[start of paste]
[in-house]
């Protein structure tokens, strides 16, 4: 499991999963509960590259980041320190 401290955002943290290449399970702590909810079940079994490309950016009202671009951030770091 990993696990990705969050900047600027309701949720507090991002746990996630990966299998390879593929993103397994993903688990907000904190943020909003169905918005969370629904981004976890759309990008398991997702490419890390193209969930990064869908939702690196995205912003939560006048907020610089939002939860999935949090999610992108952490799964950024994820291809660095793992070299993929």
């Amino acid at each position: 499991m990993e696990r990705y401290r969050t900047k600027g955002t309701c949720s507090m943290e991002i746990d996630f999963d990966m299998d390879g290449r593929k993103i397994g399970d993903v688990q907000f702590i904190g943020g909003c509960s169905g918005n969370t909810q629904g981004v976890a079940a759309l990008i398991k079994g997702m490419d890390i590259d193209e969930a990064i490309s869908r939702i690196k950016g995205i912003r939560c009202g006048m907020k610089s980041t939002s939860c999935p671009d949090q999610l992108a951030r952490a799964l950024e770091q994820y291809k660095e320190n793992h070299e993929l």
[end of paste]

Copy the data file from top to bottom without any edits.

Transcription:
[in-house]
């Protein structure tokens, strides 16, 4: 499991999963509960590259980041320190 401290955002943290290449399970702590909810079940079994490309950016009202671009951030770091 990993696990990705969050900047600027309701949720507090991002746990996630990966299998390879593929993103397994993903688990907000904190943020909003169905918005969370629904981004976890759309990008398991997702490419890390193209969930990064869908939702690196995205912003939560006048907020610089939002939860999935949090999610992108952490799964950024994820291809660095793992070299993929």
């Amino acid at each position: 499991m990993e696990r990705y401290r969050t900047k600027g955002t309701c949720s507090m943290e991002i746990d996630f999963d990966m299998d390879g290449r593929k993103i397994g399970d993903v688990q907000f702590i904190g943020g909003c509960s169905g918005n969370t909810q629904g981004v976890a079940a759309l990008i398991k079994g997702m490419d890390i590259d193209e969930a990064i490309s869908r939702i690196k950016g995205i912003r939560c009202g006048m907020k610089s980041t939002s939860c999935p671009d949090q999610l992108a951030r952490a799964l950024e770091q994820y291809k660095e320190n793992h070299e993929l």